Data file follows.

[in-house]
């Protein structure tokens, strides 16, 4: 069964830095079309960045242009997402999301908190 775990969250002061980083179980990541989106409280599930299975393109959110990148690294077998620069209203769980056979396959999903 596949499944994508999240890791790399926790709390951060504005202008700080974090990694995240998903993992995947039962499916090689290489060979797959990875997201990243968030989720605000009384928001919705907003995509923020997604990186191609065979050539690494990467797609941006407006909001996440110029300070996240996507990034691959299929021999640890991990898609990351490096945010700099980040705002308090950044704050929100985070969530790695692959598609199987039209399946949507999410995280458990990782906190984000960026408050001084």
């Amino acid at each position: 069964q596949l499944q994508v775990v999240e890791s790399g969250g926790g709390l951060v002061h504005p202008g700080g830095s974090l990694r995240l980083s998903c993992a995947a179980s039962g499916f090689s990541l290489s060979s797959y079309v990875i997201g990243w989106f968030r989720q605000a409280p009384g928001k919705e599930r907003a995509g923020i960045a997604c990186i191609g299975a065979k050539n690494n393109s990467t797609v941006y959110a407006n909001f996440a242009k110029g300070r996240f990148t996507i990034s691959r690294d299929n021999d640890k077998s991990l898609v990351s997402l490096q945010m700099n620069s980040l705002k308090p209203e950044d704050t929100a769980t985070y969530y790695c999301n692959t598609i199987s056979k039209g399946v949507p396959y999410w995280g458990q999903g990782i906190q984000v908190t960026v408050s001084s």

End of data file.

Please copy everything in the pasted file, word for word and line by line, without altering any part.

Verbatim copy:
[in-house]
């Protein structure tokens, strides 16, 4: 069964830095079309960045242009997402999301908190 775990969250002061980083179980990541989106409280599930299975393109959110990148690294077998620069209203769980056979396959999903 596949499944994508999240890791790399926790709390951060504005202008700080974090990694995240998903993992995947039962499916090689290489060979797959990875997201990243968030989720605000009384928001919705907003995509923020997604990186191609065979050539690494990467797609941006407006909001996440110029300070996240996507990034691959299929021999640890991990898609990351490096945010700099980040705002308090950044704050929100985070969530790695692959598609199987039209399946949507999410995280458990990782906190984000960026408050001084």
């Amino acid at each position: 069964q596949l499944q994508v775990v999240e890791s790399g969250g926790g709390l951060v002061h504005p202008g700080g830095s974090l990694r995240l980083s998903c993992a995947a179980s039962g499916f090689s990541l290489s060979s797959y079309v990875i997201g990243w989106f968030r989720q605000a409280p009384g928001k919705e599930r907003a995509g923020i960045a997604c990186i191609g299975a065979k050539n690494n393109s990467t797609v941006y959110a407006n909001f996440a242009k110029g300070r996240f990148t996507i990034s691959r690294d299929n021999d640890k077998s991990l898609v990351s997402l490096q945010m700099n620069s980040l705002k308090p209203e950044d704050t929100a769980t985070y969530y790695c999301n692959t598609i199987s056979k039209g399946v949507p396959y999410w995280g458990q999903g990782i906190q984000v908190t960026v408050s001084s």